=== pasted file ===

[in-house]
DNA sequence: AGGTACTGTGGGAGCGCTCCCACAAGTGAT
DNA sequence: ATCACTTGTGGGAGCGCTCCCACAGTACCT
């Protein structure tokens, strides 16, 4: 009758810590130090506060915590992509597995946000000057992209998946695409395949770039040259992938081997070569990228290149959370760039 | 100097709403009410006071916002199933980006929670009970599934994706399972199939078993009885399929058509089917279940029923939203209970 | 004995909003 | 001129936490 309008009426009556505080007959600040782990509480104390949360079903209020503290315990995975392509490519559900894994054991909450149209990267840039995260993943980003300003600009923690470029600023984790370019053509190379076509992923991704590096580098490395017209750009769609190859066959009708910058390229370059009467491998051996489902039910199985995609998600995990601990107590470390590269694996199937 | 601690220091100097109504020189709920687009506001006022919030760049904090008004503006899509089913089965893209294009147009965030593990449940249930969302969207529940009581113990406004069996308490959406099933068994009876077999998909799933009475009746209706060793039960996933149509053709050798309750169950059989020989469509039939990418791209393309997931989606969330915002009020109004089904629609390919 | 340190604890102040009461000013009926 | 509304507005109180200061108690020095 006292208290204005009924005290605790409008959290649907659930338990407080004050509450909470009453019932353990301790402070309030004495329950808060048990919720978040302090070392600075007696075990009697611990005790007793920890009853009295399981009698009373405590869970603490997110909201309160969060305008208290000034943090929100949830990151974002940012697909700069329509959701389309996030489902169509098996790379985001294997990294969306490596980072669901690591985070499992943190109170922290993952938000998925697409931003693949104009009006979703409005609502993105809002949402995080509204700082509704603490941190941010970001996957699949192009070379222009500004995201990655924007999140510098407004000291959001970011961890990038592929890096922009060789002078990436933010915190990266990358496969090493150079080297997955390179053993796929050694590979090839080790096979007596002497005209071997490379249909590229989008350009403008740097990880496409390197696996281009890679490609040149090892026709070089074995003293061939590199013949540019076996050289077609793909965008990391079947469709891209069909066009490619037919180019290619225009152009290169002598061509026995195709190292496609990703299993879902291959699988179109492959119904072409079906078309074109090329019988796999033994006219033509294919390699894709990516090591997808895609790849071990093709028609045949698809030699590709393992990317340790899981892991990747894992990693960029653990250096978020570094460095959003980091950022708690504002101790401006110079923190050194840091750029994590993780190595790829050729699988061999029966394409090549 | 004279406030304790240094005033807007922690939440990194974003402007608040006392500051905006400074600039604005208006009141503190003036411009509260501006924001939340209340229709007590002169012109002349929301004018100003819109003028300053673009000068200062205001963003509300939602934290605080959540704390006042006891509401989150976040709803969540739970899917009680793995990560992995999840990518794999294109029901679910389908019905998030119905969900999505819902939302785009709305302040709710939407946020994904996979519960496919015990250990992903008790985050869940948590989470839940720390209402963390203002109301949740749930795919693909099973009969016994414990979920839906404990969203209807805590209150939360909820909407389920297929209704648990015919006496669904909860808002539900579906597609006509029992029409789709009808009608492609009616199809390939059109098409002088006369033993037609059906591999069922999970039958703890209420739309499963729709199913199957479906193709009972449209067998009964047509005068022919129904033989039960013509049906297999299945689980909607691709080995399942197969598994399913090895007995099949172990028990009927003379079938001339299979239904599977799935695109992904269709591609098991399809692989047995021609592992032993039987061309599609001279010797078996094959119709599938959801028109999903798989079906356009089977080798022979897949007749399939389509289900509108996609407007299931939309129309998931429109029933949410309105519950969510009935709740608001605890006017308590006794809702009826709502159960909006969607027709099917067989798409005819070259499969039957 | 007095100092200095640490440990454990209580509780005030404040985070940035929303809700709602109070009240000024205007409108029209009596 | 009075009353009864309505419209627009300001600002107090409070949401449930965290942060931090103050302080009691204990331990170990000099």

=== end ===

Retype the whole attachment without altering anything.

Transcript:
[in-house]
DNA sequence: AGGTACTGTGGGAGCGCTCCCACAAGTGAT
DNA sequence: ATCACTTGTGGGAGCGCTCCCACAGTACCT
């Protein structure tokens, strides 16, 4: 009758810590130090506060915590992509597995946000000057992209998946695409395949770039040259992938081997070569990228290149959370760039 | 100097709403009410006071916002199933980006929670009970599934994706399972199939078993009885399929058509089917279940029923939203209970 | 004995909003 | 001129936490 309008009426009556505080007959600040782990509480104390949360079903209020503290315990995975392509490519559900894994054991909450149209990267840039995260993943980003300003600009923690470029600023984790370019053509190379076509992923991704590096580098490395017209750009769609190859066959009708910058390229370059009467491998051996489902039910199985995609998600995990601990107590470390590269694996199937 | 601690220091100097109504020189709920687009506001006022919030760049904090008004503006899509089913089965893209294009147009965030593990449940249930969302969207529940009581113990406004069996308490959406099933068994009876077999998909799933009475009746209706060793039960996933149509053709050798309750169950059989020989469509039939990418791209393309997931989606969330915002009020109004089904629609390919 | 340190604890102040009461000013009926 | 509304507005109180200061108690020095 006292208290204005009924005290605790409008959290649907659930338990407080004050509450909470009453019932353990301790402070309030004495329950808060048990919720978040302090070392600075007696075990009697611990005790007793920890009853009295399981009698009373405590869970603490997110909201309160969060305008208290000034943090929100949830990151974002940012697909700069329509959701389309996030489902169509098996790379985001294997990294969306490596980072669901690591985070499992943190109170922290993952938000998925697409931003693949104009009006979703409005609502993105809002949402995080509204700082509704603490941190941010970001996957699949192009070379222009500004995201990655924007999140510098407004000291959001970011961890990038592929890096922009060789002078990436933010915190990266990358496969090493150079080297997955390179053993796929050694590979090839080790096979007596002497005209071997490379249909590229989008350009403008740097990880496409390197696996281009890679490609040149090892026709070089074995003293061939590199013949540019076996050289077609793909965008990391079947469709891209069909066009490619037919180019290619225009152009290169002598061509026995195709190292496609990703299993879902291959699988179109492959119904072409079906078309074109090329019988796999033994006219033509294919390699894709990516090591997808895609790849071990093709028609045949698809030699590709393992990317340790899981892991990747894992990693960029653990250096978020570094460095959003980091950022708690504002101790401006110079923190050194840091750029994590993780190595790829050729699988061999029966394409090549 | 004279406030304790240094005033807007922690939440990194974003402007608040006392500051905006400074600039604005208006009141503190003036411009509260501006924001939340209340229709007590002169012109002349929301004018100003819109003028300053673009000068200062205001963003509300939602934290605080959540704390006042006891509401989150976040709803969540739970899917009680793995990560992995999840990518794999294109029901679910389908019905998030119905969900999505819902939302785009709305302040709710939407946020994904996979519960496919015990250990992903008790985050869940948590989470839940720390209402963390203002109301949740749930795919693909099973009969016994414990979920839906404990969203209807805590209150939360909820909407389920297929209704648990015919006496669904909860808002539900579906597609006509029992029409789709009808009608492609009616199809390939059109098409002088006369033993037609059906591999069922999970039958703890209420739309499963729709199913199957479906193709009972449209067998009964047509005068022919129904033989039960013509049906297999299945689980909607691709080995399942197969598994399913090895007995099949172990028990009927003379079938001339299979239904599977799935695109992904269709591609098991399809692989047995021609592992032993039987061309599609001279010797078996094959119709599938959801028109999903798989079906356009089977080798022979897949007749399939389509289900509108996609407007299931939309129309998931429109029933949410309105519950969510009935709740608001605890006017308590006794809702009826709502159960909006969607027709099917067989798409005819070259499969039957 | 007095100092200095640490440990454990209580509780005030404040985070940035929303809700709602109070009240000024205007409108029209009596 | 009075009353009864309505419209627009300001600002107090409070949401449930965290942060931090103050302080009691204990331990170990000099």